Yet another twist in the trial of Kenyan President Uhuru Kenyatta. Yet another win for victory for critics of the International Criminal Court (ICC). And yet another delay in the pursuit of justice and accountability for Kenya’s 2007/08 post-election violence.
The Kenya trials have already been ravaged by incessant controversy, repeated delays and a nasty war of words between Kenya, its allies and the Court. Now, ICC Chief Prosecutor Fatou Bensouda has declared that the prosecution does not have enough evidence to proceed with Kenyatta’s prosecution and, as a result, is seeking an adjournment in the trial. The Prosecution’s reasoning is based on the fact that some of its key witnesses were no longer reliable and thus “the case against Mr. Kenyatta does not satisfy the high evidentiary standards required at trial.”
From the outset of her statement, the Prosecutor sought to make it clear that her decision was based on legal reasoning and not external political pressure:
My decision is based solely on the specific facts of this case devoid of extraneous considerations. As Prosecutor, I have consistently stated my actions and decisions are at all times strictly guided by the evidence in accordance with the Rome Statute legal framework. This recent decision is no different. It is my professional duty to react, and to take the necessary decisions when the state of the evidence changes, as it has in this case.
In truth, it won’t really matter whether the decision was legally based or not. On the back of the Assembly of States Parties conference where states agreed to accommodate Kenyatta’s request to avoid being present at trial, as well as significant pressure on the Court to ease-up on Kenyatta and his deputy, William Ruto, this decision will ultimately be perceived as political. And to a large degree it is a response to political developments – especially if the Prosecution is correct and its host of problems with evidence in the Kenya cases stems from Kenyatta allies intimidating and tampering with witnesses.
Bensouda also stated that this was not the end of her efforts to bring justice for post-election violence in Kenya:
“To the people of Kenya, my decision to apply for an adjournment today was not taken lightly and I have explained fully to the Judges the reasons for my exceptional decision. I have and will continue to do all that I can to realise justice for the victims of the 2007-2008 post-election violence.”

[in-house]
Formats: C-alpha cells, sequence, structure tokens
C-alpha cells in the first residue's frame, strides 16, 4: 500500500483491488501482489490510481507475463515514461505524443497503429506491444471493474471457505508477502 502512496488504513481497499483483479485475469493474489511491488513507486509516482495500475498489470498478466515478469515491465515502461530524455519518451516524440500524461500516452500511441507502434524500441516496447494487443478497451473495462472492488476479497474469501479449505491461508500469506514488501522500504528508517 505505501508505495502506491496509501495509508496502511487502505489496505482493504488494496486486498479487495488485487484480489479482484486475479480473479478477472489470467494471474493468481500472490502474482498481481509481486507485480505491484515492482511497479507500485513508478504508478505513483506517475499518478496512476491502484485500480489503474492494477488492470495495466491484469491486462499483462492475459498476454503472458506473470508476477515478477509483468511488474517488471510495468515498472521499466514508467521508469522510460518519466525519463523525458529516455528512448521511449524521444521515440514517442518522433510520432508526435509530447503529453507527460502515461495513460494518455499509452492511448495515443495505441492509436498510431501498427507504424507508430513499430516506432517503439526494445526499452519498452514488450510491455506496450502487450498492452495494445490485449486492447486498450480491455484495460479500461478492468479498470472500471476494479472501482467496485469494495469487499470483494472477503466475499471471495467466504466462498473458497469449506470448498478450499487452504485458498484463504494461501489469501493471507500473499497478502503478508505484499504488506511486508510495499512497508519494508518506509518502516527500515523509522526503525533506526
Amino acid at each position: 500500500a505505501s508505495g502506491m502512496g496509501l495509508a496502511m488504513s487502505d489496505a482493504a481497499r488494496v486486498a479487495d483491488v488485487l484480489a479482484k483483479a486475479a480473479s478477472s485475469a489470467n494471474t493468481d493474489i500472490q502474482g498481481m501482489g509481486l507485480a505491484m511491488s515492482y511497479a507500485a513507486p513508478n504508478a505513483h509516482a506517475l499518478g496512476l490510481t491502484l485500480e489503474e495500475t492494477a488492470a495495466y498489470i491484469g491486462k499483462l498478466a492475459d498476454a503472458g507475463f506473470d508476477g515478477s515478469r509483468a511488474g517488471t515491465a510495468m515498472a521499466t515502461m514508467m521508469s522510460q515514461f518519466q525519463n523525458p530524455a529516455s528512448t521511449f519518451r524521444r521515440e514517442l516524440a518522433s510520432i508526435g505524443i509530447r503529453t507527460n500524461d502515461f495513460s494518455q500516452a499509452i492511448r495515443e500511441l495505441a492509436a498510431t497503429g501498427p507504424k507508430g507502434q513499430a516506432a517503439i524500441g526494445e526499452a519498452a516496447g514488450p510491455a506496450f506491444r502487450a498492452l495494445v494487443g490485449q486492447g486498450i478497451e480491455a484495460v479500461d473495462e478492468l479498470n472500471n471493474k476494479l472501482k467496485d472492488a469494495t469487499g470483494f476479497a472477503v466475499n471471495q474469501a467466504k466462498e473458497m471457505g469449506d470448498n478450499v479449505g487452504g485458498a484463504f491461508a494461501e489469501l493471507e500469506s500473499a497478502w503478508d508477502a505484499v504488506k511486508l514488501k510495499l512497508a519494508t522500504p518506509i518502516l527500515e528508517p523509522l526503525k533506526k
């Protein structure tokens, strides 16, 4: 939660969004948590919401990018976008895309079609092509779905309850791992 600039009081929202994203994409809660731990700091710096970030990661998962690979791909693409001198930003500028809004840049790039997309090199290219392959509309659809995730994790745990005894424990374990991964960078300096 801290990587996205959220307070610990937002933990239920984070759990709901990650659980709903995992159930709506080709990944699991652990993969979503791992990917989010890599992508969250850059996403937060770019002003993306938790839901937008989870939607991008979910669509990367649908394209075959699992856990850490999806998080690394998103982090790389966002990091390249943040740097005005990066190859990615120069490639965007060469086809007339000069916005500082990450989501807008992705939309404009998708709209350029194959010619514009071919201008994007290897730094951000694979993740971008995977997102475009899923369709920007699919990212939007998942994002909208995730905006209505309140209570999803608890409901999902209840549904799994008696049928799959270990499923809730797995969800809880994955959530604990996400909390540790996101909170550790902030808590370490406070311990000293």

Curiously, Bensouda’s statement does not say that pursuing justice in Kenya requires prosecuting Kenyatta. Indeed, the most bizarre thing about the Prosecutor’s decision is that it appears to be a request for an indefinite delay to the trial (Update: this has now been clarified by the Prosecutor – see below). There is no indication as to when the Prosecution will be prepared to proceed with proceedings – or will even aim to be ready. Judges are likely to request the Prosecutor to be more specific about what type of time-frame she has in mind. After all it would likely be a breach of fair trial standards – not to mention justice – to have an open-ended threat that prosecution will continue at some undefined point in the future. The Prosecutor needs to be much more clear about what the plan is. If that’s not possible…
… of course, the other alternative is to withdraw charges altogether. This wouldn’t be unheard of. Just days after Kenyatta won the Presidential elections in Kenya, the Prosecutor withdrew charges for Francis Muthaura, a former ally of Kenyatta.
This is not a good day for the Court. Ironically, it would have been better if the UN Security Council had invoked Article 16 of the Rome Statute and deferred the prosecution of Kenyatta and Ruto for 12 months, a move that Kenya sought earlier this year and which I argued might not be such a bad thing for the Court. It would have bought the prosecution (at least) a year to prepare for Kenyatta’s trial. And blame would have been on the Security Council and not the Court.
It remains unclear who is to blame. There are, generally speaking, two theories: First, that the Kenyan government is to blame. They have undermined the trial and the Court from the beginning, intimidated witnesses, and sought to politicize proceedings. Second, that the Prosecution is to blame. Under former Prosecutor Luis Moreno-Ocampo, they over-stretched their mandate in Kenya, built a shaky case and now have been unrelentingly rigid in their pursuit of accountability despite the fact that Kenyatta and Ruto were democratically elected.
So which theory is right: is Kenya to blame or is the Office of the Prosecutor (OTP) at fault? It is probably a little bit (or a lot) of both.
UPDATE: In a motion now available online, the Prosecutor has clarified that she is seeking a three-month adjournment and provides details into the problems facing the case against Kenyatta. The prosecution also requested judges to convene a status conference at the end of January in order to update the Court as to “progress of the investigative steps”. Still, the OTP still sounds rather unsure as to whether they will be able to produce sufficient evidence to proceed with the trial:
The Prosecution therefore seeks an adjournment of the provisional trial date for three months, which will enable it to undertake additional investigative steps –including those not previously open to the Prosecution–to determine whether a case can be presented to the Chamber that establishes the Accused’s guilt beyond reasonable doubt.
On Twitter, Kevin Jon Heller makes a fascinating point: could Kenyatta oppose a delay?
On the surface, this might sound counter-intuitive. After all, a delay should be exactly what Kenyatta wants. But Kenyatta may want to the trial to proceed when the prosecution is at its weakest. Doing so might provide his defence with the best opportunity to have his trial thrown out altogether.